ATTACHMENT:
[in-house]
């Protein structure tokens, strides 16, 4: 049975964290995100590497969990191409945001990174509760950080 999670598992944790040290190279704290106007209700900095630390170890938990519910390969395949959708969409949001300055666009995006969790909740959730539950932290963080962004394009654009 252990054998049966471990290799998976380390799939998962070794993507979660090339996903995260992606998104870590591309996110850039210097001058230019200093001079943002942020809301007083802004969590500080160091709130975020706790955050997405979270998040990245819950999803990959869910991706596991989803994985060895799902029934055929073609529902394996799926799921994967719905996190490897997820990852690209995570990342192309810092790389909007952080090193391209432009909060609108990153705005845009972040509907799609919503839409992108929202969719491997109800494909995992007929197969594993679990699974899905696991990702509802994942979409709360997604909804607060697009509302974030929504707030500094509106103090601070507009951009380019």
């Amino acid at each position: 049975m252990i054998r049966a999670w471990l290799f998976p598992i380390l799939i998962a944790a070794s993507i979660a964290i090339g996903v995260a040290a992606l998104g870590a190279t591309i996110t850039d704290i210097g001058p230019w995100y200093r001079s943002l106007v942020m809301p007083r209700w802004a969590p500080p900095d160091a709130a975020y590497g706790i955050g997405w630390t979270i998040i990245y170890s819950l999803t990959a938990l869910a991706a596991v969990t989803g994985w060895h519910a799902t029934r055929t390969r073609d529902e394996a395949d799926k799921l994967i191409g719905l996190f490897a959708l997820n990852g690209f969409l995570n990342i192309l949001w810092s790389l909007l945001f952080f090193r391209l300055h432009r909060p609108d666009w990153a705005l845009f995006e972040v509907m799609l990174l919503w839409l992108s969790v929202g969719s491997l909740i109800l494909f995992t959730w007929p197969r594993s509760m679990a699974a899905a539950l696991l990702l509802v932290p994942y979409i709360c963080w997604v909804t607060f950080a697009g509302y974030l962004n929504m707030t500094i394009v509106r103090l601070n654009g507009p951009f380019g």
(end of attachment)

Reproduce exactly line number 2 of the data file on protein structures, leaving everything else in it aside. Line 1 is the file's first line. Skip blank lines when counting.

């Protein structure tokens, strides 16, 4: 049975964290995100590497969990191409945001990174509760950080 999670598992944790040290190279704290106007209700900095630390170890938990519910390969395949959708969409949001300055666009995006969790909740959730539950932290963080962004394009654009 252990054998049966471990290799998976380390799939998962070794993507979660090339996903995260992606998104870590591309996110850039210097001058230019200093001079943002942020809301007083802004969590500080160091709130975020706790955050997405979270998040990245819950999803990959869910991706596991989803994985060895799902029934055929073609529902394996799926799921994967719905996190490897997820990852690209995570990342192309810092790389909007952080090193391209432009909060609108990153705005845009972040509907799609919503839409992108929202969719491997109800494909995992007929197969594993679990699974899905696991990702509802994942979409709360997604909804607060697009509302974030929504707030500094509106103090601070507009951009380019």